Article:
Measuring motivation and performance of social play behavior in rats: Role of dopamine and noradrenaline

  • Achterberg M
  • Van Kerkhof L
  • Servadio M
 et al. 
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Abstract

Social play behavior is a vigorous form of social interaction, abundant in the young of many mammalian species, including humans. The experience of social play behavior during childhood and adolescence is critical for normal social and cognitive development. In rats, social play is characterized by distinct behaviors, (1) pouncing (invitation to play), when one animal attempts to touch the nape of the neck of another animal and (2) pinning (continuation play bout), upon contact of the nape, the recipient animal fully rotates around the longitudinal axis of its body, ending in a supine position with the other animals standing over it. Social play is highly rewarding, and as such, the expression of social play depends on its pleasurable and motivational properties [1-3]. Because dopamine and noradrenaline have been implicated in both social play and in reward processes, we here investigated the role of dopamine and noradrenaline in the pleasurable and motivational properties of social play behavior in rats. To assess social play motivation, we developed a setup in which rats responded for access to a playful partner under a progressive ratio schedule of reinforcement. To assess the pleasurable properties of social play, the acquisition of social play-induced conditioned place preference (CPP) was investigated. The psychostimulant drugs methylphenidate and cocaine both increased responding for social play (measured by the number of rewards obtained and the breakpoint reached), suppressed its expression (measured by the frequency of pinning and pouncing) but did not affect its pleasurable properties (measured by the time spent in the play associated compartment compared to the non-play compartment). The noradrenaline reuptake inhibitor atomoxetine decreased both social play motivation and expression, but spared social play-induced place conditioning. The dopamine reuptake inhibitor GBR12909 increased motivation for social play, did not affect its expression, but reduced its pleasurable properties. The effect of methylphenidate and cocaine on social play motivation was blocked by the dopamine receptor antagonist a-flupenthixol whereas play expression remained suppressed. Furthermore, the a-2 adrenoceptor antagonist RX821002 reversed the playsuppressing effect of methylphenidate, but left its effect on motivation for social play unaltered. The doses used of both the dopamine receptor antagonist alpha-flupenthixol and the alpha-2 adrenoceptor antagonist RX821002 did not affect operant responding or play behavior. These data demonstrate dissociable roles for dopamine and noradrenaline in social play behavior: dopamine is involved in the motivational and pleasurable properties of social play, whereas noradrenaline modulates the motivation for play and its expression. These data provide new insights into the intricate mechanisms by which catecholamines modulate social play behavior in rats. Elucidating the neural underpinnings of social behavior in the young may increase our understanding of normal, adaptive social development, and may shed light on the pathophysiology of childhood and adolescent psychiatric disorders characterized by aberrant social behavior such as autism spectrum disorder (ASD) or attention deficit/hyperactivity disorder (ADHD)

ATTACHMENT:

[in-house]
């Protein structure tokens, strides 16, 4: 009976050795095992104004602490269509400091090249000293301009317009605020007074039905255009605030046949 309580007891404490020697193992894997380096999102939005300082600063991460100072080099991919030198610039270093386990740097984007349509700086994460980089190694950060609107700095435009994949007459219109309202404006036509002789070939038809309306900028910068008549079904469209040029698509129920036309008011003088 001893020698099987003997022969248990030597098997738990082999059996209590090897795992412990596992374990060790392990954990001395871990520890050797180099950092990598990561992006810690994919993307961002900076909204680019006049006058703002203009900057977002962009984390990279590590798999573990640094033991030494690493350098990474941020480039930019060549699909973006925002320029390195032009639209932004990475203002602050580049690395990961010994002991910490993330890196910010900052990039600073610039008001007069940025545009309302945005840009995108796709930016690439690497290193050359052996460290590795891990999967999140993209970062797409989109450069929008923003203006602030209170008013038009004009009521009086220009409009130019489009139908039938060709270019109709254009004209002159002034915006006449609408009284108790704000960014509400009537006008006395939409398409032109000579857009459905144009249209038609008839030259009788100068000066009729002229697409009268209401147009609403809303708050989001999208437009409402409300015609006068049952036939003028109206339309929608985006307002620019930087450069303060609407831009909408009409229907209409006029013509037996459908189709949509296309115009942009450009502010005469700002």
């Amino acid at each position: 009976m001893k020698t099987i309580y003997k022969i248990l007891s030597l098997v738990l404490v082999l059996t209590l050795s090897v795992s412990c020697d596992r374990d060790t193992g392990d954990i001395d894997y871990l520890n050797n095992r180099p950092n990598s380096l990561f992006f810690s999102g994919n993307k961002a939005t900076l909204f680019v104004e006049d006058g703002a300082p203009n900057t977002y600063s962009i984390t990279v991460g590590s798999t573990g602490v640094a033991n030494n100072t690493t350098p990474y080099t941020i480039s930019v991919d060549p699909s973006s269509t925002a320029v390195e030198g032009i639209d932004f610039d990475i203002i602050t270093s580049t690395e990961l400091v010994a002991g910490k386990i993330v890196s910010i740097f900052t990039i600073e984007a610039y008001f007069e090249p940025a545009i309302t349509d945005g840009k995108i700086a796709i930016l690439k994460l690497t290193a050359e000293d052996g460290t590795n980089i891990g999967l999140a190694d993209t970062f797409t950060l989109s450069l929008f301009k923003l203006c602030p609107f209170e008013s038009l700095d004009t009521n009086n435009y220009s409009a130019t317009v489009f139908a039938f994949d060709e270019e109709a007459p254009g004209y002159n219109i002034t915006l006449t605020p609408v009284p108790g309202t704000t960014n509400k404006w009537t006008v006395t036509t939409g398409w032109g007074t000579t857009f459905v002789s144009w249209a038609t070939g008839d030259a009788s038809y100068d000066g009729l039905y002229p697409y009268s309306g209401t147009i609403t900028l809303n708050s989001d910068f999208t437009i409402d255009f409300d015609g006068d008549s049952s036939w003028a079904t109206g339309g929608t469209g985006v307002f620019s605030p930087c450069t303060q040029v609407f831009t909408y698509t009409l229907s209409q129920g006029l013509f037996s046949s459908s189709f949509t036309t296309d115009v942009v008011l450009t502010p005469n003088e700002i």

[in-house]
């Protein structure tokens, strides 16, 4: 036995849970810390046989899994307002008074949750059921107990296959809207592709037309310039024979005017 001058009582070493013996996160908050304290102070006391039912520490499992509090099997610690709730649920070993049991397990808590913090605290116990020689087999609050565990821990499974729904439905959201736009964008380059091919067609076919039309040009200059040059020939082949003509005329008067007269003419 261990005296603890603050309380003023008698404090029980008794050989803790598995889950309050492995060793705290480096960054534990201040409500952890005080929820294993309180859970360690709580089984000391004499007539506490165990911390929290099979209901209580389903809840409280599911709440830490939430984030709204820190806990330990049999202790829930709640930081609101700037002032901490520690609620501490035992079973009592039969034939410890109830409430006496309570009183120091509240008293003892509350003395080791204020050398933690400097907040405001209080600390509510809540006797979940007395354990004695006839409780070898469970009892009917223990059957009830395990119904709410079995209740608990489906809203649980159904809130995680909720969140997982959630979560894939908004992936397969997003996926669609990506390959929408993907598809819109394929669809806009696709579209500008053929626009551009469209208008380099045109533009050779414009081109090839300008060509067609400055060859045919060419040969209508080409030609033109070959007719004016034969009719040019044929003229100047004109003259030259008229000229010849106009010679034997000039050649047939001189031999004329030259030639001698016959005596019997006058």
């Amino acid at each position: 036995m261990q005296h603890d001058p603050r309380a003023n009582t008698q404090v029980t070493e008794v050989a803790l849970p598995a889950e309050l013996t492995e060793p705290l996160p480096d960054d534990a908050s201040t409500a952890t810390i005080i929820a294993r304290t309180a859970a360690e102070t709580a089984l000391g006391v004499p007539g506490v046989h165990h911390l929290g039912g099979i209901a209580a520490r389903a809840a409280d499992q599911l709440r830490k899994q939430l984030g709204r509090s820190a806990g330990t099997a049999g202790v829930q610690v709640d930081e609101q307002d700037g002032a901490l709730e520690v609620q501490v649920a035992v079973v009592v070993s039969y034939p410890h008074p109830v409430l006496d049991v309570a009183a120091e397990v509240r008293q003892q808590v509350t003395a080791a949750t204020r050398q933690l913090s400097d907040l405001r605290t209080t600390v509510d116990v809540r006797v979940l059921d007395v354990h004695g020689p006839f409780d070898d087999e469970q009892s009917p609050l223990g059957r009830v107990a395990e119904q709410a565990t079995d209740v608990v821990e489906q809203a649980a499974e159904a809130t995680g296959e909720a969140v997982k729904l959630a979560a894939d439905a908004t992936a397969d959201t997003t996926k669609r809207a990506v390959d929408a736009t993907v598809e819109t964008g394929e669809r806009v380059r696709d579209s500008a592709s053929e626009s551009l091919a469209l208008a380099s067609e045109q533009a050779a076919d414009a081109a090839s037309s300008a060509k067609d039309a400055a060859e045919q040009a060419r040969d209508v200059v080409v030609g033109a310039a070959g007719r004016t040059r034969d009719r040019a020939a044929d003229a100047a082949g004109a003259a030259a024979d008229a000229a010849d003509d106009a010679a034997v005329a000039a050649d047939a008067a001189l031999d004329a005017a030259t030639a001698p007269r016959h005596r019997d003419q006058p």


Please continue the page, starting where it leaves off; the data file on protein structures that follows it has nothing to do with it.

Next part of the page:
Author-supplied keywords

  • *Europe
  • *dopamine
  • *human
  • *motivation
  • *noradrenalin
  • *rat
  • *scientist
  • *workshop
  • Embase
  • adolescence
  • adolescent
  • adrenergic receptor
  • animal
  • atomoxetine
  • attention
  • autism
  • behavior
  • catecholamine
  • childhood
  • cocaine
  • cognitive development
  • conditioning
  • diseases
  • dopamine
  • dopamine receptor
  • dopamine receptor blocking agent
  • dopamine uptake inhibitor
  • flupentixol
  • human
  • mammal
  • mental disease
  • methylphenidate
  • motivation
  • nape
  • neck
  • noradrenalin uptake inhibitor
  • pathophysiology
  • place preference
  • psychostimulant agent
  • rat
  • receptor
  • recipient
  • reinforcement
  • reward
  • social behavior
  • social evolution
  • social interaction
  • species
  • supine position
  • time
  • vanoxerine

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Authors

  • M Achterberg

  • L W M Van Kerkhof

  • M Servadio

  • M M H Van Swieten

  • D H Houwing

  • M Aalderink

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